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Citroen C4 Picasso 2007 review

Nothing abstract about the Citroen C4 Picasso, however, just lots of clever design. For starters, it is the size of a medium sedan, but has seven seats.

And while hauling all those people around, it won't break the budget because there is a fuel-saving diesel option.

Early people-movers were little more than delivery vans with seats; this one is based on a high-class car — Citroen's C4 hatchback — lengthened, widened, made taller and given a bigger luggage compartment plus a new-design rear axle to cope with greater loads.

Its engines and transmissions have come from the dearer, larger C5 sedan, so progress is smooth and refined.

But inside and out it looks like nothing else. The shape is avant-garde, but is more practical than a Picasso-like oddity. It provides a panoramic view, loads of room, endless ways to configure the three rows of seats and so many cubbyholes owners may forget where they stowed half the groceries.

The massive windscreen — $1100 for a new one — extends so far back, and at such a rakish angle, it ends almost above the driver's head.

Sunlight floods in but the designers have provided large two-stage visors that fold down to provide shade, and the glass has a metallic coating to cut down heat.

Even if things did become sweaty, there is a perfume dispenser (including a tobacco-neutralising fragrance) as part of the airconditioning system that has controls for each corner of the car. Temperature and air volume can be different in each zone.

In the best Citroen tradition, the Picasso is a far-from-everyday design.

Its automatic transmission selector is a thin wand on the right-hand side of the steering column; the driver's airconditioning controls also are on the right-hand side of the dashboard; there is no handbrake (engage Park and it figures, correctly, that the parking brake should be applied; press on the accelerator and the brake automatically disengages).

A small, high-mounted mirror lets the driver see what children are up to in the back seats.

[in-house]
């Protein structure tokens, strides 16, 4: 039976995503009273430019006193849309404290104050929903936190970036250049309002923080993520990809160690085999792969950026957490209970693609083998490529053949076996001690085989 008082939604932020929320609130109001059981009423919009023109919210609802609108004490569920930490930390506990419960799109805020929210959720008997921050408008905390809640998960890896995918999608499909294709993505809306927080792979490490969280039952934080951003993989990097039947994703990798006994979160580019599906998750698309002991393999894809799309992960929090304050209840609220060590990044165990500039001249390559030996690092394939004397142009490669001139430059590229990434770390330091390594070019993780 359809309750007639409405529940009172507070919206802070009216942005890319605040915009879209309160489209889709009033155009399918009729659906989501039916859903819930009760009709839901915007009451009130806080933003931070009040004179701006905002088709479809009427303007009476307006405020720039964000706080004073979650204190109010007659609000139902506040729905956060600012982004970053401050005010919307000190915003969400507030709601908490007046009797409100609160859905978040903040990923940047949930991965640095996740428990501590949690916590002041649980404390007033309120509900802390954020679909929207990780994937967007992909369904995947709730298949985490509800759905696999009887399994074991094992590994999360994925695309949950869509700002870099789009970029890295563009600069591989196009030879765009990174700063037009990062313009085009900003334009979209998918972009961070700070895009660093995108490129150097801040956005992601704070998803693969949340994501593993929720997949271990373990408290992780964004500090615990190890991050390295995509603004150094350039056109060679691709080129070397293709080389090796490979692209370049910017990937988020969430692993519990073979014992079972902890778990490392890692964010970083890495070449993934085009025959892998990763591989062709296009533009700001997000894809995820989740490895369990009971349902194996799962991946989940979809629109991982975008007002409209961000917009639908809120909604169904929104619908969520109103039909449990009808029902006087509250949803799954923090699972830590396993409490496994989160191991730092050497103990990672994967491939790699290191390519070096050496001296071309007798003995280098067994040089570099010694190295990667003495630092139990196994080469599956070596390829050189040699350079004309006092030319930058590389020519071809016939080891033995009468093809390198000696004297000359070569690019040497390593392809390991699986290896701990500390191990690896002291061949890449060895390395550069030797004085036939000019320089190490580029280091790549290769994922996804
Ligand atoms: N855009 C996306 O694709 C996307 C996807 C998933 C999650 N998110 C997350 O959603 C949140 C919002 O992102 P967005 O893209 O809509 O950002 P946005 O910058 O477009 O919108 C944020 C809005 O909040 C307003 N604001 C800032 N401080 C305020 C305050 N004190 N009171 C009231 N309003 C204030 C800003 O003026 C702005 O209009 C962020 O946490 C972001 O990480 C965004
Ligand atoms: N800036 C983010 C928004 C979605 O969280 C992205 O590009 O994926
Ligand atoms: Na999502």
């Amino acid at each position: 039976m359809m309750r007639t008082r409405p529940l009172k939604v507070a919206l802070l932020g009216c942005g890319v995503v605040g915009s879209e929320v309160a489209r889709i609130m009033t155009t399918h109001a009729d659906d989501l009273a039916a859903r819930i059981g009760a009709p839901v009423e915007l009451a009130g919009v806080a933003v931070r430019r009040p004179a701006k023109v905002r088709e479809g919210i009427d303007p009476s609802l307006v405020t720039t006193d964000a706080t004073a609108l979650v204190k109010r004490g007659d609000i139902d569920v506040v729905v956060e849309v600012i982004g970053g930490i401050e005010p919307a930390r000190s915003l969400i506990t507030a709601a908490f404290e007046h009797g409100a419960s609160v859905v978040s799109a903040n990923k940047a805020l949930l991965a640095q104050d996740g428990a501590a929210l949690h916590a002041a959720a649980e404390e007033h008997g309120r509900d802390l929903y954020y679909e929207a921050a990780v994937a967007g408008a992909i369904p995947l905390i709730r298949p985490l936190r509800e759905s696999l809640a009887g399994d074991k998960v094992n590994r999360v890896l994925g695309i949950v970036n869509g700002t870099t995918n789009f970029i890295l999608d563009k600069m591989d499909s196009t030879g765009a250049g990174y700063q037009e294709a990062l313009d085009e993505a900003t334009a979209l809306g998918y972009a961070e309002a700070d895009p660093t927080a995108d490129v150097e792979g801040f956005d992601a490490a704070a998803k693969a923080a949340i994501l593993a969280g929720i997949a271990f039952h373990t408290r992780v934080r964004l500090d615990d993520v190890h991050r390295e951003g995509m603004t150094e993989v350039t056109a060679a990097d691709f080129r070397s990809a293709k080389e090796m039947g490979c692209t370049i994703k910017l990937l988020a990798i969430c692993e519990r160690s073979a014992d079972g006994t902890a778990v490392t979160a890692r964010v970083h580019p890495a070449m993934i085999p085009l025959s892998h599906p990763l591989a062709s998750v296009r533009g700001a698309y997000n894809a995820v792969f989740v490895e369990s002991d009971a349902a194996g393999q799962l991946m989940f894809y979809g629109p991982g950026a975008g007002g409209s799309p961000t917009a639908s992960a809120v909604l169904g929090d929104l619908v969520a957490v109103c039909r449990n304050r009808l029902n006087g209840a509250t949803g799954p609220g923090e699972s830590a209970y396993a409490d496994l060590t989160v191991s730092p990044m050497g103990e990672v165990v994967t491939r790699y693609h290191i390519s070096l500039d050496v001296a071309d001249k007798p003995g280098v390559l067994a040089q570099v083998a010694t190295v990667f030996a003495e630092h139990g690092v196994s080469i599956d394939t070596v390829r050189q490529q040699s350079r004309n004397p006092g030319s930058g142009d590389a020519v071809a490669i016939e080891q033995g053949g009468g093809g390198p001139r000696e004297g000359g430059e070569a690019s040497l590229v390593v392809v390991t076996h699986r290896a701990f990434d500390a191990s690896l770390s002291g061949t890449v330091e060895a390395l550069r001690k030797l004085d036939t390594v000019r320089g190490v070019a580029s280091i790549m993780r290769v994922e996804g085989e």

You find a detachable torch in the tailgate, a fridge in the dashboard, picnic tables behind the front seats, storage lockers under the floor, sun blinds on the rear side windows.

The instrument panel sits high on the dashboard between driver and passenger; unusual but you soon become used to it. The driver can change the colour of the display, ranging from deep blue to white on black.

The third row of seats, two separate buckets, is a place best left for the young, small and agile. If the seats are not needed, a one-handed operation can fold them away, creating a vast luggage area.

No wonder Citroen says the Picasso “redefines the family car for the 21st century”, but Australia could prove a tough nut to crack.

In Europe, such cars make sense for their convenience and tax advantages; here the competition is tougher because there are reasonably priced multi-seat SUVs with oodles of space inside and relatively uncrowded roads to accommodate them.

While sales of compact people-movers have trebled in Europe in the past decade, they have failed to catch on in Australia. For example, Holden has dropped the similar-concept Zafira.

However, fuel prices make the diesel Picasso a compelling case.

Citroen expects 80 per cent of Picasso buyers will opt for the diesel, though it costs $5000 more than its petrol sibling (a more advanced automatic transmission and high-cost diesel engine explain the higher price).

The diesel would reduce fuel bills with its economy rating of 6.1 litres per 100km, compared with 8.9 litres for the petrol engine.

The diesel has almost identical acceleration to its petrol counterpart, while its superior transmission and mountain of torque, or pulling power, make it the logical way to go.

On the downside, the Picasso's ride-steering package, usually a major plus with French cars, is hardly a work of art. The ride can get bouncy on poor roads and the steering lacks feedback.

Pricing Guides

$5,000
Based on 7 cars listed for sale in the last 6 months
Lowest Price
$4,400
Highest Price
$6,500

Range and Specs

VehicleSpecsPrice*
(base) 2.0L, ULP, 4 SP AUTO $8,140 – 11,440 2007 Citroen C4 Picasso 2007 (base) Pricing and Specs
Exclusive HDi 2.0L, Diesel, 6 SP AUTO $10,230 – 13,970 2007 Citroen C4 Picasso 2007 Exclusive HDi Pricing and Specs
HDi 2.0L, Diesel, 6 SP AUTO $4,400 – 6,500 2007 Citroen C4 Picasso 2007 HDi Pricing and Specs
Pricing Guide

$4,400

Lowest price, based on 7 car listings in the last 6 months

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